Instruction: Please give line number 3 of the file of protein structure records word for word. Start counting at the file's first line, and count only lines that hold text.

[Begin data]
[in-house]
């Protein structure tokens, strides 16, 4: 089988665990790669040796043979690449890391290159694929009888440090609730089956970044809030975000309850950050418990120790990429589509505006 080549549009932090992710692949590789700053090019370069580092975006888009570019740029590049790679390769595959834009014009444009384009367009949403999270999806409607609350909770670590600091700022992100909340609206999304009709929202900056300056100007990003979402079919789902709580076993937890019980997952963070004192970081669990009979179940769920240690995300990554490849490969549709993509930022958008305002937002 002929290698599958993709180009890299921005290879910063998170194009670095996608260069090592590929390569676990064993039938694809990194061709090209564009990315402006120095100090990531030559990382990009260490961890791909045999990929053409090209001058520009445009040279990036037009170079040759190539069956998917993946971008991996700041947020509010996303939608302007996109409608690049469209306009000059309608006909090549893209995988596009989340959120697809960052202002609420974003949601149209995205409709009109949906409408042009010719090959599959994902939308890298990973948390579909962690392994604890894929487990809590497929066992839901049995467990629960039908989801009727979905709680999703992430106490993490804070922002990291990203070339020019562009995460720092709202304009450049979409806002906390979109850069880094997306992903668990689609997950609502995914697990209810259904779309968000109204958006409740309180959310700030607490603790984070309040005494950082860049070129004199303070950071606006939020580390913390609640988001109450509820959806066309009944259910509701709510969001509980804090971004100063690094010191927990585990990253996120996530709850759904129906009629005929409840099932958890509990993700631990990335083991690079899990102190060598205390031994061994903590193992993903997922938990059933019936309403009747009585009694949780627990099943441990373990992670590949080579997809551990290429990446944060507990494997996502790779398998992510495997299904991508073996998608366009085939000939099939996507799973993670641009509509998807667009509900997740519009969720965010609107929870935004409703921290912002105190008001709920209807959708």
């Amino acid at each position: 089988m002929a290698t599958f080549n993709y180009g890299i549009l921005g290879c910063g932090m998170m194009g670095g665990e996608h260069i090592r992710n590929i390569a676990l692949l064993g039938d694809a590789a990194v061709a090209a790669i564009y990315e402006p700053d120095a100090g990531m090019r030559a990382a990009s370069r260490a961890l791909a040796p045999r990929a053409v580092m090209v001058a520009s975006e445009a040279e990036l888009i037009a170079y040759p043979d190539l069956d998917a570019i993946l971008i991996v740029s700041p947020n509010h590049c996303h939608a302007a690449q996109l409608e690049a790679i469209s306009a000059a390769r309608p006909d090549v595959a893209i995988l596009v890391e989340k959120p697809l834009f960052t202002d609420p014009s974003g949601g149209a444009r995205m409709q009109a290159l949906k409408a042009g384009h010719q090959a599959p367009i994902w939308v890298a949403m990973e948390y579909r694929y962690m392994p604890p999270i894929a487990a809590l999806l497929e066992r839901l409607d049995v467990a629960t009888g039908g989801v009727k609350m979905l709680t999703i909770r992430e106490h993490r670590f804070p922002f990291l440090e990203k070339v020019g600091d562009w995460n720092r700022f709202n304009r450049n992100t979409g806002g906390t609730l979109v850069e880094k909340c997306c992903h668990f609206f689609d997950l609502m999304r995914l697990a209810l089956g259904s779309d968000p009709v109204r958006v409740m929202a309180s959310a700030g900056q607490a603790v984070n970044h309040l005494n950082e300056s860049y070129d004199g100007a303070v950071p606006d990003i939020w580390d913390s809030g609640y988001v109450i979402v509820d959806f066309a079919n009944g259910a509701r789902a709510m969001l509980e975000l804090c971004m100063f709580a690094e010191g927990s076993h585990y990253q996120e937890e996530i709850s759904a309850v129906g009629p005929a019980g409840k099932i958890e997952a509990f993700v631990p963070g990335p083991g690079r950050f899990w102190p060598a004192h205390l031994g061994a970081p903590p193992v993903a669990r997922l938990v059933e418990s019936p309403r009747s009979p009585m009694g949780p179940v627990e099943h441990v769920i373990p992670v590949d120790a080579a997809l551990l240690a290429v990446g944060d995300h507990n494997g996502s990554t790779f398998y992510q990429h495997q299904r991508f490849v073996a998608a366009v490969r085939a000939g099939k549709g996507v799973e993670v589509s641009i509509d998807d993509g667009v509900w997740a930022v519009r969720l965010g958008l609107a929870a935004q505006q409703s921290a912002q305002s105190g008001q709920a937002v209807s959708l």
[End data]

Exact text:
């Amino acid at each position: 089988m002929a290698t599958f080549n993709y180009g890299i549009l921005g290879c910063g932090m998170m194009g670095g665990e996608h260069i090592r992710n590929i390569a676990l692949l064993g039938d694809a590789a990194v061709a090209a790669i564009y990315e402006p700053d120095a100090g990531m090019r030559a990382a990009s370069r260490a961890l791909a040796p045999r990929a053409v580092m090209v001058a520009s975006e445009a040279e990036l888009i037009a170079y040759p043979d190539l069956d998917a570019i993946l971008i991996v740029s700041p947020n509010h590049c996303h939608a302007a690449q996109l409608e690049a790679i469209s306009a000059a390769r309608p006909d090549v595959a893209i995988l596009v890391e989340k959120p697809l834009f960052t202002d609420p014009s974003g949601g149209a444009r995205m409709q009109a290159l949906k409408a042009g384009h010719q090959a599959p367009i994902w939308v890298a949403m990973e948390y579909r694929y962690m392994p604890p999270i894929a487990a809590l999806l497929e066992r839901l409607d049995v467990a629960t009888g039908g989801v009727k609350m979905l709680t999703i909770r992430e106490h993490r670590f804070p922002f990291l440090e990203k070339v020019g600091d562009w995460n720092r700022f709202n304009r450049n992100t979409g806002g906390t609730l979109v850069e880094k909340c997306c992903h668990f609206f689609d997950l609502m999304r995914l697990a209810l089956g259904s779309d968000p009709v109204r958006v409740m929202a309180s959310a700030g900056q607490a603790v984070n970044h309040l005494n950082e300056s860049y070129d004199g100007a303070v950071p606006d990003i939020w580390d913390s809030g609640y988001v109450i979402v509820d959806f066309a079919n009944g259910a509701r789902a709510m969001l509980e975000l804090c971004m100063f709580a690094e010191g927990s076993h585990y990253q996120e937890e996530i709850s759904a309850v129906g009629p005929a019980g409840k099932i958890e997952a509990f993700v631990p963070g990335p083991g690079r950050f899990w102190p060598a004192h205390l031994g061994a970081p903590p193992v993903a669990r997922l938990v059933e418990s019936p309403r009747s009979p009585m009694g949780p179940v627990e099943h441990v769920i373990p992670v590949d120790a080579a997809l551990l240690a290429v990446g944060d995300h507990n494997g996502s990554t790779f398998y992510q990429h495997q299904r991508f490849v073996a998608a366009v490969r085939a000939g099939k549709g996507v799973e993670v589509s641009i509509d998807d993509g667009v509900w997740a930022v519009r969720l965010g958008l609107a929870a935004q505006q409703s921290a912002q305002s105190g008001q709920a937002v209807s959708l």